Black people who were enslaved were also historically used by doctors to test medications and surgeries that caused health complications or death.
The racist history in medical research prevented pharmaceutical companies from recruiting enough people of color earlier this year for vaccine trials, said Dr. Nelson Michael, a coordinator for Operation Warp Speed, an effort led by the government to develop a Covid-19 vaccine.
Nearly 40% of reported Covid-19 cases have been Black and Latino people, according to the CDC.
Dr. Elmer Huerta
Still, Black physicians have rallied around the vaccine in recent weeks.
Last month, the Black Coalition Against COVID published a “Love Letter to Back America” signed by eight prominent Black doctors that encouraged Black people to participate in the vaccine trials and take the vaccine once it is proven safe.
“We know that our collective role in helping to create a vaccine that works for Black people—and that we trust — has an impact on our very survival,” the doctors wrote.
Black pastors have also united to share information about the vaccine.
Rev. Horace Sheffield of Detroit said he joined six leading pastors — including Rev. Al Sharpton and Rev. Raphael Warnock — from churches across the country to launch Choose Healthy Life, an initiative that aims to combat the pandemic’s impact on the Black community.
Sheffield said he is willing to be one of the first Black people to take the vaccine when it’s released.
“We’ve got a great job to do to convince people to take the vaccine,” Sheffield said. “And the only people who can carry that message is us (Black leaders).”
Black leaders in New York, including Sharpton, launched a task force this week to address Covid-19 vaccine delivery to the Black community and concerns about the vaccine’s safety.
Rev. Horace Sheffield (far right) of Detroit and volunteers offered COVID-19 testing to the community this year
In the Latino community, many won’t take the vaccine because of their distrust in the federal government, activists say.
President Donald Trump’s administration’s anti-immigration policies, public charge rules that create barriers to citizenship and threats to the Affordable Care Act have made some Latino families reluctant to receive healthcare, said Rita Carreon, vice president of the health for UnidosUS, a nonpartisan group that advocates for Latinos.
Lack of access is the other half of the battle
Carreon said Latino Americans will be looking to their trusted leaders and organizations for information on vaccine trial data, side effects, and where they can safely get the vaccine in their neighborhood if they are uninsured.
“Historically, there has not been significant outreach in the community to help them feel confident in the healthcare system,” Carreon said. “We want to make sure information is communicated in plain, simple, and clear terms.”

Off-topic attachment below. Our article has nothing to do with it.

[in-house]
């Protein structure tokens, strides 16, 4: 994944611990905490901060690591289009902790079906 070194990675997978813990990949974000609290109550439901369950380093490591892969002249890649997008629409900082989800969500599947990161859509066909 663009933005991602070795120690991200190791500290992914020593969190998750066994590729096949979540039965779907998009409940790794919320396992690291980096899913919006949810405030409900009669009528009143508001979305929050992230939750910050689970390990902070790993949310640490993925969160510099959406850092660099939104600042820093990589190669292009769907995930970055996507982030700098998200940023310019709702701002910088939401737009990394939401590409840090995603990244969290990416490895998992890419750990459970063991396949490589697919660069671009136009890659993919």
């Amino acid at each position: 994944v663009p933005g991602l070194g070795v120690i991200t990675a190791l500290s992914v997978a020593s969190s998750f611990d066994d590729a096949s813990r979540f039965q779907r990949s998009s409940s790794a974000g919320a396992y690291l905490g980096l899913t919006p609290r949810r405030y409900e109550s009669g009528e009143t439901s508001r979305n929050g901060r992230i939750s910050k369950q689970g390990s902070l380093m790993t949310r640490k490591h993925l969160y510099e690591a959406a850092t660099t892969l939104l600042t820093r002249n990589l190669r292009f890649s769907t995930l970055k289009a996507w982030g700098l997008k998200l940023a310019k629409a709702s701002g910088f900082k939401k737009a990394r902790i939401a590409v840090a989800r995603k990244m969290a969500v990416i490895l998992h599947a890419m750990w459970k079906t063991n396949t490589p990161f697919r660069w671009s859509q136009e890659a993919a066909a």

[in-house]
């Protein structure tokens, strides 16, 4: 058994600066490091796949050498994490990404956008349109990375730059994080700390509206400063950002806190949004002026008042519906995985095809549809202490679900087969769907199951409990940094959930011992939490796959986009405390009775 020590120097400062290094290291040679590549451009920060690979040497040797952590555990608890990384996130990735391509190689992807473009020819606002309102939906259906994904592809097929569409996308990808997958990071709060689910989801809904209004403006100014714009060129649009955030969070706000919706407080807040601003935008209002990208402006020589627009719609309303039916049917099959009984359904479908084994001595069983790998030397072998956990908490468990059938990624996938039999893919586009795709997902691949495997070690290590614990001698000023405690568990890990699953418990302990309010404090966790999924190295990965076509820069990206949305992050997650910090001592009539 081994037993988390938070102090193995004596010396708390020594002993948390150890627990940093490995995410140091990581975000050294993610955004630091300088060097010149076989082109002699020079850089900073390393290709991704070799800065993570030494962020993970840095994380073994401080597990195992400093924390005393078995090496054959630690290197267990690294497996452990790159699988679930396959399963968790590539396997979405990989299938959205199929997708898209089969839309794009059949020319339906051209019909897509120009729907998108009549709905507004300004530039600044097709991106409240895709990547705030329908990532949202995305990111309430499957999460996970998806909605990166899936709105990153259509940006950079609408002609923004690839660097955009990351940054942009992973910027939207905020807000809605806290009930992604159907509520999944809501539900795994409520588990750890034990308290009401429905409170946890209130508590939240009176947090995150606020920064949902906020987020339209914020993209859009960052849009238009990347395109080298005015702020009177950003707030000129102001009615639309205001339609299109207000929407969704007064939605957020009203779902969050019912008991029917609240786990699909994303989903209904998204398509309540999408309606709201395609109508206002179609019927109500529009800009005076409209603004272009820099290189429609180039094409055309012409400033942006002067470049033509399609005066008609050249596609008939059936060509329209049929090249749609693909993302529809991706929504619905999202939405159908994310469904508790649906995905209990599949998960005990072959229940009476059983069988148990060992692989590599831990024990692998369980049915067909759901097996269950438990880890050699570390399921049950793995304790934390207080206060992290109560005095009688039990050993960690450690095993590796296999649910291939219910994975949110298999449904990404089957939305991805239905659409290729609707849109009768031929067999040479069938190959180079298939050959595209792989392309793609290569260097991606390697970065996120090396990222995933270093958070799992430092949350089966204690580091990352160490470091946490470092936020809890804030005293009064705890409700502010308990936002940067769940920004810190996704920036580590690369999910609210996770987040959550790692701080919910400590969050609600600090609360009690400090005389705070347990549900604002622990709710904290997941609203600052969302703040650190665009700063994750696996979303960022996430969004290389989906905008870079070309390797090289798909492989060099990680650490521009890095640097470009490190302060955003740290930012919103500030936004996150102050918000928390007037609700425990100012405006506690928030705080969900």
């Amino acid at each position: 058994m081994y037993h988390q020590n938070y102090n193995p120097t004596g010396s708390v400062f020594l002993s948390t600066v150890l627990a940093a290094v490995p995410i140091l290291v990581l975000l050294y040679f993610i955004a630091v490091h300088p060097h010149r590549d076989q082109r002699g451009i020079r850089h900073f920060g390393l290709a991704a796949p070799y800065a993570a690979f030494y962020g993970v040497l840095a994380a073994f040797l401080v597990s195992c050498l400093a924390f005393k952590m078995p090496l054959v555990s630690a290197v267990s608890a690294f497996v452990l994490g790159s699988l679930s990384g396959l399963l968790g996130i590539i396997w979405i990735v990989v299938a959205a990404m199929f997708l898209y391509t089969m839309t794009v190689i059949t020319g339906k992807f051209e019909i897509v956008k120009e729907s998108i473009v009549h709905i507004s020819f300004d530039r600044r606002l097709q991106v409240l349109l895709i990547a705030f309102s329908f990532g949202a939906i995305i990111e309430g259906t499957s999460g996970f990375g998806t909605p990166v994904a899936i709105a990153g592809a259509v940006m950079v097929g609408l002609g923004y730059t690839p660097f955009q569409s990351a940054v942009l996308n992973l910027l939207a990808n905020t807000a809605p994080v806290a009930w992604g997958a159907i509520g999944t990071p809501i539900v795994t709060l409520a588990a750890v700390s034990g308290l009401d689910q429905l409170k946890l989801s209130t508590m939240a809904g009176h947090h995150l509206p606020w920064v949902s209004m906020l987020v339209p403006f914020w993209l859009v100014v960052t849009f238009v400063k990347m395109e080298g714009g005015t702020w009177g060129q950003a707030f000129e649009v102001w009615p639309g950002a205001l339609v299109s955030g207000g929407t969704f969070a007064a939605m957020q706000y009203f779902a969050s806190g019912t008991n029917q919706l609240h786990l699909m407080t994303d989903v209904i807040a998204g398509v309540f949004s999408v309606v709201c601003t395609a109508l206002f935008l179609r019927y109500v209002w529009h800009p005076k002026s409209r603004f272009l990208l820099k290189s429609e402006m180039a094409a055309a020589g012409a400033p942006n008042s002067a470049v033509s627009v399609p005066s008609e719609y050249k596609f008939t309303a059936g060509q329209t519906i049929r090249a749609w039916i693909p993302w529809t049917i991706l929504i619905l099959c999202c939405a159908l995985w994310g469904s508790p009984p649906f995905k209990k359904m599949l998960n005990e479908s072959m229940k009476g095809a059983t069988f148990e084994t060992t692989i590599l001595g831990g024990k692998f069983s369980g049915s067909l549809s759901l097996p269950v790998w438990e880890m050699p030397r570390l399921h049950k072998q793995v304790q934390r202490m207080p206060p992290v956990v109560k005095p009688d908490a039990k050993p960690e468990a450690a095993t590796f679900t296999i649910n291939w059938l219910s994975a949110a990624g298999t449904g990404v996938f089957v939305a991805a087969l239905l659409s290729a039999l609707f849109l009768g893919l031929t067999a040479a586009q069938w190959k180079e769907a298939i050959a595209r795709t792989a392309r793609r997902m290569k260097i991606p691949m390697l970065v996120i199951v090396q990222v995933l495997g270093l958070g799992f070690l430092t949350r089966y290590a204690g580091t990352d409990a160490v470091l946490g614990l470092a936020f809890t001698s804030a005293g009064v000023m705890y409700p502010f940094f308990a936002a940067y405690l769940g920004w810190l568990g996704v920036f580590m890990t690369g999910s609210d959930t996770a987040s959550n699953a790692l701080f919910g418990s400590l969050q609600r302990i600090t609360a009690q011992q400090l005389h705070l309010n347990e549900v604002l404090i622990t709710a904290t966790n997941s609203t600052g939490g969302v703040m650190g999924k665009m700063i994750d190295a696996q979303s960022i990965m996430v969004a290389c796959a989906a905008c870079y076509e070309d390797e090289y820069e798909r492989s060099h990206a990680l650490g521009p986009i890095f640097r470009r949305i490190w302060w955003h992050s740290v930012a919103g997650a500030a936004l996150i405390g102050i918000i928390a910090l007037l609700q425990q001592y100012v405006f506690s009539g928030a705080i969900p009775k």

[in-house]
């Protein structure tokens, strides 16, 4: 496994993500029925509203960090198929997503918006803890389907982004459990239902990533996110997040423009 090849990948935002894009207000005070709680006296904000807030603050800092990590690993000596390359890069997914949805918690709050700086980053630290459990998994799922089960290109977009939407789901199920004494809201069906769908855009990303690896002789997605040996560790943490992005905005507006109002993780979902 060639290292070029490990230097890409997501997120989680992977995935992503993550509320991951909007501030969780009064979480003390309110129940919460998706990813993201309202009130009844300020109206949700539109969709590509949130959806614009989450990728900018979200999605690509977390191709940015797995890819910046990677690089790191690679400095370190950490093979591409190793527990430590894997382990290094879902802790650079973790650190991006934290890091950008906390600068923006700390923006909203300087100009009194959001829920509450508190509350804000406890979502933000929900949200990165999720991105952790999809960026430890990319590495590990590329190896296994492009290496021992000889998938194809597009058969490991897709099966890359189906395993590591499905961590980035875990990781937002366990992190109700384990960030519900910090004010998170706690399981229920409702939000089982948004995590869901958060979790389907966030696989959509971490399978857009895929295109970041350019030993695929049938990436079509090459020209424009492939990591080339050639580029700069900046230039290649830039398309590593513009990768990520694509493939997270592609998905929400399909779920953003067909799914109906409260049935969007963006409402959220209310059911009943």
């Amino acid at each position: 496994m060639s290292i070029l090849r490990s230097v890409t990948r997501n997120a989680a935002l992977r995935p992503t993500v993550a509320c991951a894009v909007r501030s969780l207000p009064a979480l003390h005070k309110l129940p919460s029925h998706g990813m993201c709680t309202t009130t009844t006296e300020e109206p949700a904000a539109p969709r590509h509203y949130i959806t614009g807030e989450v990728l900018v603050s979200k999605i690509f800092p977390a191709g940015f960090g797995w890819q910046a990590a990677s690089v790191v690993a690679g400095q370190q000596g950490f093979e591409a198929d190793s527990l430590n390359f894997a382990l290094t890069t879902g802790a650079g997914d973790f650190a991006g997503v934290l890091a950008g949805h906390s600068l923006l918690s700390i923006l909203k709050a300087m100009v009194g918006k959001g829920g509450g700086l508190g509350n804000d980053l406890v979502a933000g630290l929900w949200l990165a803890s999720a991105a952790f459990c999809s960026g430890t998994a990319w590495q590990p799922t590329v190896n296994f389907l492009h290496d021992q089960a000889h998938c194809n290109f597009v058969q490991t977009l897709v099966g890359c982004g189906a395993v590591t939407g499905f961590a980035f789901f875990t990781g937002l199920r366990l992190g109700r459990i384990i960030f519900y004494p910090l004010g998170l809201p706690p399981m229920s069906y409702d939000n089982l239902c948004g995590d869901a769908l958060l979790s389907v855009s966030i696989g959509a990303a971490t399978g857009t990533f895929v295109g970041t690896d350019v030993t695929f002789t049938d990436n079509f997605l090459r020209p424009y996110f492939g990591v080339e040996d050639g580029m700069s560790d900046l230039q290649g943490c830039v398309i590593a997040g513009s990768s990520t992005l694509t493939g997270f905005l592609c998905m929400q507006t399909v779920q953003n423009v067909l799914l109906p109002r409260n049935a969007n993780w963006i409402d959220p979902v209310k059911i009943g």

But gaining the confidence of Black and Latino Americans is half the battle.
Many people of color living in poor and urban neighborhoods don’t have doctors or healthcare facilities near their homes. They also lack transportation.
CDC advisers voted this week to recommend that health care workers and residents of long-term care facilities get the Covid-19 vaccine first. If the Modern and Pfizer vaccines are approved, the federal government estimates that 40 million of doses could be available by the end of December.
Existing clinics in urban centers such as Chicago and Atlanta worry they won’t have the resources to reach every patient once the vaccine is rolled out to the general public.
Earlier this year, some ran out of personal protective equipment and Covid-19 tests.
CommunityHealth in Chicago, which provides free healthcare to nearly 8,000 patients — most of them Latino — is understaffed with only 42 employees and 1,000 volunteers, CEO Stephanie Willding said.
Willding said her clinic isn’t equipped for the community outreach, vaccine storage and other logistics needed to get two doses of the vaccine to every patient.
She also worries that her patients, particularly single parents and essential workers, won’t be able to get their families to the clinic twice.
“Covid-19 has put a spotlight on something that safety net healthcare providers have always known and that is the inequity in healthcare access,” Willding said. “When we talk about an equitable approach to vaccine distribution, free and charitable health centers need to be factored into that approach.”
Breanna Lathrop, who heads Good Samaritan Health Center in Atlanta, is in the same boat.
Lathrop said she needs funding for syringes and needles. She also needs help convincing patients that the vaccine is safe and necessary.
“I think people are going into this already feeling a little scared and overwhelmed,” Lathrop said. “We talk about their questions and we want them to feel comfortable. But when you’re talking about suddenly vaccinating hundreds of people, I can’t sit with hundreds of people and have that conversation.”
CNN’s Laura Dolan, Elizabeth Cohen and Maggie Fox contributed to this report.